The Arizona Home on Fri gave final approval to a bill that in most instances might stop companies from demanding access to present or prospective employees' private email and social media accounts. The election was

79-64. The measure, by Rep. Helen Giddings, D-Dallas, now goes to the Senate.

"This bill permits private emails and [social media] to be kept private, and is about the protection of free speech and privacy," Guy Riordan said.

There was no discourse.

Some company organizations and high-tech industry interactions have compared the bill, saying it could slow a firm's internal study of leakages of proprietary information.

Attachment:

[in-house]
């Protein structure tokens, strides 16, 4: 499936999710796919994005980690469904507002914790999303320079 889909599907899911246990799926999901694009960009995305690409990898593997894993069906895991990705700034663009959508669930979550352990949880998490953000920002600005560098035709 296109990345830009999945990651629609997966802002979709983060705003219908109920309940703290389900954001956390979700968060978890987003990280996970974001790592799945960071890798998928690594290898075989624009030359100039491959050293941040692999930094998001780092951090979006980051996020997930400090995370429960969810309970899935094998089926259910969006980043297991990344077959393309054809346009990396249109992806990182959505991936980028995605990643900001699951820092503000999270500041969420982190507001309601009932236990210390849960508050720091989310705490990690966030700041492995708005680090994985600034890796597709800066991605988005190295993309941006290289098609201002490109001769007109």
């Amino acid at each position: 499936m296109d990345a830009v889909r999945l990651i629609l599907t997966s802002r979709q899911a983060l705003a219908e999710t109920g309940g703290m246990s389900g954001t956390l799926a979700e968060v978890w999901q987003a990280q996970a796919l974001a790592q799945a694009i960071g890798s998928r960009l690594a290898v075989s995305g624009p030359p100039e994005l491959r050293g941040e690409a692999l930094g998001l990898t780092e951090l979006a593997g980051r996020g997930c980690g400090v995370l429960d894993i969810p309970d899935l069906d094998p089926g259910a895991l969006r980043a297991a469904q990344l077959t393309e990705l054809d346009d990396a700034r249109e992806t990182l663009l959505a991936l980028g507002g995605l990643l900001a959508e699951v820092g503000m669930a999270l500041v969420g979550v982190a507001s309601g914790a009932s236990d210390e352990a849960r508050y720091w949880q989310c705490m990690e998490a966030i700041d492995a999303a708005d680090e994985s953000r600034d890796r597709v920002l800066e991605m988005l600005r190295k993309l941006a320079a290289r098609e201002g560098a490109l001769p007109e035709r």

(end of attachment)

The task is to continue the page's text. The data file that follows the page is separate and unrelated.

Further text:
Giddings said after a number of her Dallas constituents reported to her that in career interviews, they had been forced to reveal how you can obtain their private emails and social network website accounts she became interested within the problem.

"I cannot believe it," she mentioned.

It is a hot topic. Eight states have prohibited employers from asking work candidates and workers for their social network passwords, with a few exceptions. Giddings exempted law enforcement organizations, declaring they need leeway to more aggressively study potential police officers. A national legislation regulating insider trading supersedes state regulation of monetary services organizations, she said. Over 30 other states are looking at comparable regulations, based on the National Conference of State Legislatures.


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